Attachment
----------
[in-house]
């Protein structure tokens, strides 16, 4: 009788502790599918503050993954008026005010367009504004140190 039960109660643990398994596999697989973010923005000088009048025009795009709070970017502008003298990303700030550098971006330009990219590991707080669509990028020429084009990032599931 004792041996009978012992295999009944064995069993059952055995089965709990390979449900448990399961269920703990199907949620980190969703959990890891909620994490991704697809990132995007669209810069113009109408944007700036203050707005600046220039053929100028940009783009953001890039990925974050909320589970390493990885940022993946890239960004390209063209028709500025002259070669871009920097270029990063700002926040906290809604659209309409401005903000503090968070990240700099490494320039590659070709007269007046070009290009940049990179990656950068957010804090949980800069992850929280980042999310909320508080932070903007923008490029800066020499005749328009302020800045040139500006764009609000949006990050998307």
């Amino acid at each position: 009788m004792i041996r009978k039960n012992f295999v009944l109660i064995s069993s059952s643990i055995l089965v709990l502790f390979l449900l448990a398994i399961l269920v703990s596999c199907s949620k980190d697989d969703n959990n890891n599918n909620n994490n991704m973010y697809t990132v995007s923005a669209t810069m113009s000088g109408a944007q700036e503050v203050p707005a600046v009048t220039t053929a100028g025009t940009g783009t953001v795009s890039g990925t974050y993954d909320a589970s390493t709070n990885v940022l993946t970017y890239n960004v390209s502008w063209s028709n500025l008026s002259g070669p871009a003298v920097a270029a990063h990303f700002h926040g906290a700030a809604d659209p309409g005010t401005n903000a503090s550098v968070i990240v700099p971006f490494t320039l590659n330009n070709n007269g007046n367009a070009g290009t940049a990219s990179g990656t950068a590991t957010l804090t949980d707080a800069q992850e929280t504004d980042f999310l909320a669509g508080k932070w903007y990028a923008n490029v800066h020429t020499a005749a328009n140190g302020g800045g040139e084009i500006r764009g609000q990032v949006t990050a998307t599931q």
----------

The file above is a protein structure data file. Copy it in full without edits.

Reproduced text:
[in-house]
């Protein structure tokens, strides 16, 4: 009788502790599918503050993954008026005010367009504004140190 039960109660643990398994596999697989973010923005000088009048025009795009709070970017502008003298990303700030550098971006330009990219590991707080669509990028020429084009990032599931 004792041996009978012992295999009944064995069993059952055995089965709990390979449900448990399961269920703990199907949620980190969703959990890891909620994490991704697809990132995007669209810069113009109408944007700036203050707005600046220039053929100028940009783009953001890039990925974050909320589970390493990885940022993946890239960004390209063209028709500025002259070669871009920097270029990063700002926040906290809604659209309409401005903000503090968070990240700099490494320039590659070709007269007046070009290009940049990179990656950068957010804090949980800069992850929280980042999310909320508080932070903007923008490029800066020499005749328009302020800045040139500006764009609000949006990050998307």
């Amino acid at each position: 009788m004792i041996r009978k039960n012992f295999v009944l109660i064995s069993s059952s643990i055995l089965v709990l502790f390979l449900l448990a398994i399961l269920v703990s596999c199907s949620k980190d697989d969703n959990n890891n599918n909620n994490n991704m973010y697809t990132v995007s923005a669209t810069m113009s000088g109408a944007q700036e503050v203050p707005a600046v009048t220039t053929a100028g025009t940009g783009t953001v795009s890039g990925t974050y993954d909320a589970s390493t709070n990885v940022l993946t970017y890239n960004v390209s502008w063209s028709n500025l008026s002259g070669p871009a003298v920097a270029a990063h990303f700002h926040g906290a700030a809604d659209p309409g005010t401005n903000a503090s550098v968070i990240v700099p971006f490494t320039l590659n330009n070709n007269g007046n367009a070009g290009t940049a990219s990179g990656t950068a590991t957010l804090t949980d707080a800069q992850e929280t504004d980042f999310l909320a669509g508080k932070w903007y990028a923008n490029v800066h020429t020499a005749a328009n140190g302020g800045g040139e084009i500006r764009g609000q990032v949006t990050a998307t599931q």